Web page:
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October 1, 2009

What price for taking on this risk?

John Mackey I've never really understood the basis of the widespread criticism that professional football players are paid too much. In light of the pubic disclosure of the findings of a National Football League-sponsored study regarding the high rate of dementia in former NFL players, it occurs to me that the players aren't paid enough for the risks that they take.

Moreover, what happened to star Florida QB Tim Tebow last weekend underscores that the professional players in big-time college football are even more grossly underpaid than NFL players. Although an entertaining form of corruption, the NCAA's regulation of compensation to the athletes who largely create the wealth for university college football programs is nonetheless stunningly brazen corruption. That the mainstream media and much of the public stand by and continue to allow this parasitic system to flourish does not reflect well on us.

There is nothing wrong with universities being involved in promoting minor league professional football. If university leaders conclude that that such an investment is good for the promotion of the school and the academic environment, then so be it. But let's be honest about it. Allow the players who create wealth for the university to be paid directly, let's allow the universities to establish farm team agreements with NFL teams, and let's cut out the hypocritical incentives that are built into the current system.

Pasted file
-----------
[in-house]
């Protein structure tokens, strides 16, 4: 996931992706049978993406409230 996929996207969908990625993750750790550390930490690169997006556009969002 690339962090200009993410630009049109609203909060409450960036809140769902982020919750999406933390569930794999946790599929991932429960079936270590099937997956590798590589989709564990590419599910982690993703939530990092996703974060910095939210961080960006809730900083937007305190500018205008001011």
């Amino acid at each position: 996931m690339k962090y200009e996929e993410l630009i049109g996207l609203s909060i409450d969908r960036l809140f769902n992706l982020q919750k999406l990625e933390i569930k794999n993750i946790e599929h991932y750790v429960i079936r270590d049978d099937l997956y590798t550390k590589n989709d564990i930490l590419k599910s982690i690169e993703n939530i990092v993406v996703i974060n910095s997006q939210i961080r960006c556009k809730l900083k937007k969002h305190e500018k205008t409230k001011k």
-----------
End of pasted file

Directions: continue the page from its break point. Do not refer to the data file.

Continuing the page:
Not only will it be fairer for the players who take substantial risk of injury, it would obviate the compromising of academic integrity that universities commonly endure under the current system.

Shouldn't that be enough incentive to reform the current system?

Posted by Tom at October 1, 2009 12:01 AM |


Are these college footballs teams actually earning any money? Do they have the ability to pay their football players? Some financial experts argue that only a small handful of team turn a profit. Is this correct?

Roger Staubach once said that when he was knocked out during a high school football game---he was merely placed in back of the team bus to sleep it off! It never dawned on the team's officials to rush him to the hospital.

Posted by: David Thomson Author Profile Page at October 1, 2009 7:49 AM

The college thing is kind of wierd. If a kid plays for 4 years and makes the university tons of money and then hurts his knee in the last year he is pretty much out of luck.

Whenever kids are deciding between whether to go pro early or stay in school its a pretty simple decision considering the huge risks every year of injury.

Maybe instead of getting money while in school it could be placed in trust that they could pull from later.

Posted by: Susan Author Profile Page at October 1, 2009 8:20 PM

Check out the recent GQ story that talks about some of the background of NFL studies: http://men.style.com/gq/features/landing?id=content_10980 Very very sad. And of course, after the NFL story, the NFL PR people are backing away from their own study saying it is just phone interviews and you can't read too much into that. It's the worst part of football.

Posted by: Stephanie Stradley Author Profile Page at October 3, 2009 1:25 PM

It will be interesting to see what happens with the lock out. Football is the one sport where the players deserve the amount of money they get. At any moment in time your career can be over from a devastating hit.

Posted by: Bill Gassett Author Profile Page at July 13, 2011 9:07 PM

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